Despite the drought plaguing parts of the U.S., there has been a recent trend of frequency and severity in hail and flood losses. This makes insuring auto inventory very challenging. Many dealers are seeing increasing hail and flood deductibles and in some cases insurers have introduced flood exclusions for the first time.
Most insurance companies use outside vendors to evaluate flood exposure to your auto inventory. These outside vendor services have improved their capabilities over the years and are providing the underwriters better and better information to evaluate the exposures to flood.
One fundamental factor that goes into the risk equation is the flood zone assessment. It is critical to understand that this risk is not based solely on the street address of your dealership. The more important and dispositive factor is the position of auto inventory relative to flood zones. In other words, while a dealership itself may not reside within a flood zone; sections of the parking lot where the auto inventory is parked may exist within a flood zone. When this situation arises many insurance companies are issuing flood exclusions and transferring the risks of loss to your balance sheet. Even if the insurance company is willing to accept the risk with a deductible the loss to the dealership in the event of flooding can be significant.
Here’s what you should do
Ask your insurance broker to review the flood report including overlaying the flood zones to all of your dealership properties, premises and operations. If any part of your dealership is in a flood zone, you need to take precautions to eliminate or minimize flood exposure. Your insurance agent should be able to make recommendations.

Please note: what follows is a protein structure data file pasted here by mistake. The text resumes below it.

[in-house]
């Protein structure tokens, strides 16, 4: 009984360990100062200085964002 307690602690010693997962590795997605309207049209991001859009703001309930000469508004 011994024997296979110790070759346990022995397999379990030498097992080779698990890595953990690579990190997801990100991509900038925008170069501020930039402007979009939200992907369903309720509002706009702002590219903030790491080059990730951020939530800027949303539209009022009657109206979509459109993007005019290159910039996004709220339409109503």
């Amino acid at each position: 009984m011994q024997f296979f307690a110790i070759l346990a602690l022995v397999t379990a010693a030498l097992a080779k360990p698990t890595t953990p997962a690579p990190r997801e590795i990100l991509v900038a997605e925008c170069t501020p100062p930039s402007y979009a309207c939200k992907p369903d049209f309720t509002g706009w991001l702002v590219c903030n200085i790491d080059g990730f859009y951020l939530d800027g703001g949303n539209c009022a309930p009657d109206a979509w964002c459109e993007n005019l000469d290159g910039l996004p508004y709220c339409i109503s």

If you are developing an evacuation plan, review the alternative locations exposure to flood with your insurance agent to ensure that location isn’t exposed to flood.
If you are considering acquiring a dealership or additional property review the flood reports prior to closing.
Here’s what you should know
It is critical that property owners do not abandon flood considerations after a loan closing. Flood plains are frequently reevaluated to reflect evolving climate changes and man-made influences. Failure to continually re-assess zone designations is a dangerous game. A business that exists in a minimal flood zone at the time of closing could find itself located in significant flood zone several years later — without having moved an inch — and as a result insurance may no longer respond because the policy has a flood exclusion for autos.
By all accounts finding competitive inventory coverage is getting more challenging. As an auto dealer, you should take the time to educate yourself about your potential exposures so there are no surprises come renewal time - or when it rains.